In other words: essentially no asymmetry. Why? Because mysticetes and odontocetes had different ancestors. Artiodactyls had nothing to do with whales ever since the LRT pulled hippos out of the artiodactyls and into the mesonychids (Fig. 4).

Figure 1. Taxa in the lineage of right whales include Desmostylus, Caperea and Eubalaena. The tiny bit of jugal posterior to the orbit (in cyan) is found in all baleen whales tested so far. The frontals over the eyes are just roofing the eyeballs in Desmostylus, much wider in Caperea and much, much longer in Eubalaena.

Figure 5. Taxa in the lineage of right whales include Desmostylus, Caperea and Eubalaena. The tiny bit of jugal posterior to the orbit (in cyan) is found in all baleen whales tested so far. The frontals over the eyes are just roofing the eyeballs in Desmostylus, much wider in Caperea and much, much longer in Eubalaena.

Continuing from the Coombs abstract:
“Significant rate shifts in asymmetry are observed in the stem odontocetes Xenorophidae (∼30 Ma), Physeteroidea (∼27 Ma), Squalodelphinidae (~27 Ma), and Monodontidae (~7 Ma). Rapid evolution of both cranial shape and asymmetry in cetaceans occurred in the Middle-Late Oligocene and peaks in the Middle Late Miocene, largely due to subclade-specific diversification of rostrum and facial morphology.”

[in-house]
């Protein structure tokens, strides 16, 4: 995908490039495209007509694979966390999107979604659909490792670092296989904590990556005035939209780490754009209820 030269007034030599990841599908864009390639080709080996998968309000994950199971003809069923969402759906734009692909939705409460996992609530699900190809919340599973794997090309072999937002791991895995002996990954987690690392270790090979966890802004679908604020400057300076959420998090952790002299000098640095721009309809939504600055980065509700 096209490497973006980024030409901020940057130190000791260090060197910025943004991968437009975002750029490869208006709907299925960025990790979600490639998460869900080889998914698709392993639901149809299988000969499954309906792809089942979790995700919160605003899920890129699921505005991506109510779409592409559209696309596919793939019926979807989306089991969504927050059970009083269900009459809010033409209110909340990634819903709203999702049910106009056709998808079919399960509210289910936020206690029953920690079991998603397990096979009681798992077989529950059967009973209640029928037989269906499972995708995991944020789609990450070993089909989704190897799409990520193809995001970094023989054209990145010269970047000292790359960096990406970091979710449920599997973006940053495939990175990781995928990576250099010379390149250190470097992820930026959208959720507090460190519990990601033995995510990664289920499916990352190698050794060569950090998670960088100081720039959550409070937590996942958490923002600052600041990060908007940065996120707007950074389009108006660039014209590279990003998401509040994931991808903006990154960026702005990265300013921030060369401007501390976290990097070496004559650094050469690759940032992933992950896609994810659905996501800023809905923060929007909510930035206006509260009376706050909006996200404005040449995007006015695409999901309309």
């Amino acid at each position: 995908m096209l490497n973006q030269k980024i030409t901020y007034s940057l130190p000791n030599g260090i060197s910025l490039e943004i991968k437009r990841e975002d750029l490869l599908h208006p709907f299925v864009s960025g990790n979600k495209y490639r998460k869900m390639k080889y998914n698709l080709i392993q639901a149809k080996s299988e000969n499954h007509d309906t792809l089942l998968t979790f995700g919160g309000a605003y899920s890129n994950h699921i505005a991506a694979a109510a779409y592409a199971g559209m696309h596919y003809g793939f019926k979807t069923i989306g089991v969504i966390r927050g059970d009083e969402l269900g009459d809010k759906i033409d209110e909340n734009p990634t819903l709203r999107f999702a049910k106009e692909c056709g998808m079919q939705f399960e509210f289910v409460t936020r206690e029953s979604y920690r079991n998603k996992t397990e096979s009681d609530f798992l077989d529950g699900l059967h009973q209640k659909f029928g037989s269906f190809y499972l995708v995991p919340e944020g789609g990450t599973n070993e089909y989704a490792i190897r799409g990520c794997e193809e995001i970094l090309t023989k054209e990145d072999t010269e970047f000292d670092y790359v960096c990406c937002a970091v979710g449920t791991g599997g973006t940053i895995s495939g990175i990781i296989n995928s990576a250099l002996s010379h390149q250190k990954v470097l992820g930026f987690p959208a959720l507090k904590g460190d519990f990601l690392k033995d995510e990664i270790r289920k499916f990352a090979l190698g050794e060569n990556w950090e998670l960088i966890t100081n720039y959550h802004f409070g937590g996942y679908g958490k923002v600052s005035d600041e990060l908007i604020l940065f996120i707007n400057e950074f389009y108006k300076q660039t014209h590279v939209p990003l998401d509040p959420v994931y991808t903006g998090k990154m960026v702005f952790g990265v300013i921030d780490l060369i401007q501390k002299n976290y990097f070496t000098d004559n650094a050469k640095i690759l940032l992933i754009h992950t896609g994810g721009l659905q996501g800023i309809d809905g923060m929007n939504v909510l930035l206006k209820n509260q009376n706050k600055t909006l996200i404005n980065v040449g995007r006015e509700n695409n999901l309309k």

Coombs’ results, no matter how carefully measured, are incomplete because they are not recovered within a valid phylogenetic context. Add pertinent taxa to resolve this issue.


References
Coombs E 2020. Cranial morphology in whales: A study spanning the evolutionary history and diversity of the Cetacean skull. SVP abstracts 2020.

Leave a Reply

Fill in your details below or click an icon to log in:

WordPress.com Logo

You are commenting using your WordPress.com account. Log Out /  Change )

Google photo

You are commenting using your Google account. Log Out /  Change )

Twitter picture

You are commenting using your Twitter account. Log Out /  Change )

Facebook photo

You are commenting using your Facebook account. Log Out /  Change )

Connecting to %s

This site uses Akismet to reduce spam. Learn how your comment data is processed.